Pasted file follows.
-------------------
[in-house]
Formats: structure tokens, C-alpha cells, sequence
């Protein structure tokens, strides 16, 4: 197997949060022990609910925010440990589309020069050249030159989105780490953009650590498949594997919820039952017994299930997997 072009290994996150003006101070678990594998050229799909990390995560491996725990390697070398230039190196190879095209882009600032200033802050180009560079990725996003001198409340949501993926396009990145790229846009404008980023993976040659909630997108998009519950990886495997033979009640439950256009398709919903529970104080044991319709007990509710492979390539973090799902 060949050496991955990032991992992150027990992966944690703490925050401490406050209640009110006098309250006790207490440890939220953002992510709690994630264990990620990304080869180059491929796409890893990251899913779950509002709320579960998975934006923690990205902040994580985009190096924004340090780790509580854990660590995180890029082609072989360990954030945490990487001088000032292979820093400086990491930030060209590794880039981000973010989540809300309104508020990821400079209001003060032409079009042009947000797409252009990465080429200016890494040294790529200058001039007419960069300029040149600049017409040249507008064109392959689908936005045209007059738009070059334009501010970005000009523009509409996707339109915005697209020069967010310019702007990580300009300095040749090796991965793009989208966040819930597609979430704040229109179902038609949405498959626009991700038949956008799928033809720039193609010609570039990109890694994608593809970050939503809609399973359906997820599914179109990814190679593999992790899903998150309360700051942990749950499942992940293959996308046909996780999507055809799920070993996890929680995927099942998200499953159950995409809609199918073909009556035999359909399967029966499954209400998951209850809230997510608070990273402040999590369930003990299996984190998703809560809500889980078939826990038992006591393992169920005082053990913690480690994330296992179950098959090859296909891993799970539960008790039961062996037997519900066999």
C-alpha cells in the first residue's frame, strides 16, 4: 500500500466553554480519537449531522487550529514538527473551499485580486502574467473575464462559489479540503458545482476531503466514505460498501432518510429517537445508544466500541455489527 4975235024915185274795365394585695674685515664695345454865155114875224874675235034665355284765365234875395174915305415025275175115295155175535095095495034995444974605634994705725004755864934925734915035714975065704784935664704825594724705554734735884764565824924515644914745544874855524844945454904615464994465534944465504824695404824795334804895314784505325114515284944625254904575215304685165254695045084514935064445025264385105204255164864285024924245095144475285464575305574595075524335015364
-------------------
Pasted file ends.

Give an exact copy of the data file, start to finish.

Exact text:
[in-house]
Formats: structure tokens, C-alpha cells, sequence
């Protein structure tokens, strides 16, 4: 197997949060022990609910925010440990589309020069050249030159989105780490953009650590498949594997919820039952017994299930997997 072009290994996150003006101070678990594998050229799909990390995560491996725990390697070398230039190196190879095209882009600032200033802050180009560079990725996003001198409340949501993926396009990145790229846009404008980023993976040659909630997108998009519950990886495997033979009640439950256009398709919903529970104080044991319709007990509710492979390539973090799902 060949050496991955990032991992992150027990992966944690703490925050401490406050209640009110006098309250006790207490440890939220953002992510709690994630264990990620990304080869180059491929796409890893990251899913779950509002709320579960998975934006923690990205902040994580985009190096924004340090780790509580854990660590995180890029082609072989360990954030945490990487001088000032292979820093400086990491930030060209590794880039981000973010989540809300309104508020990821400079209001003060032409079009042009947000797409252009990465080429200016890494040294790529200058001039007419960069300029040149600049017409040249507008064109392959689908936005045209007059738009070059334009501010970005000009523009509409996707339109915005697209020069967010310019702007990580300009300095040749090796991965793009989208966040819930597609979430704040229109179902038609949405498959626009991700038949956008799928033809720039193609010609570039990109890694994608593809970050939503809609399973359906997820599914179109990814190679593999992790899903998150309360700051942990749950499942992940293959996308046909996780999507055809799920070993996890929680995927099942998200499953159950995409809609199918073909009556035999359909399967029966499954209400998951209850809230997510608070990273402040999590369930003990299996984190998703809560809500889980078939826990038992006591393992169920005082053990913690480690994330296992179950098959090859296909891993799970539960008790039961062996037997519900066999």
C-alpha cells in the first residue's frame, strides 16, 4: 500500500466553554480519537449531522487550529514538527473551499485580486502574467473575464462559489479540503458545482476531503466514505460498501432518510429517537445508544466500541455489527 4975235024915185274795365394585695674685515664695345454865155114875224874675235034665355284765365234875395174915305415025275175115295155175535095095495034995444974605634994705725004755864934925734915035714975065704784935664704825594724705554734735884764565824924515644914745544874855524844945454904615464994465534944465504824695404824795334804895314784505325114515284944625254904575215304685165254695045084514935064445025264385105204255164864285024924245095144475285464575305574595075524335015364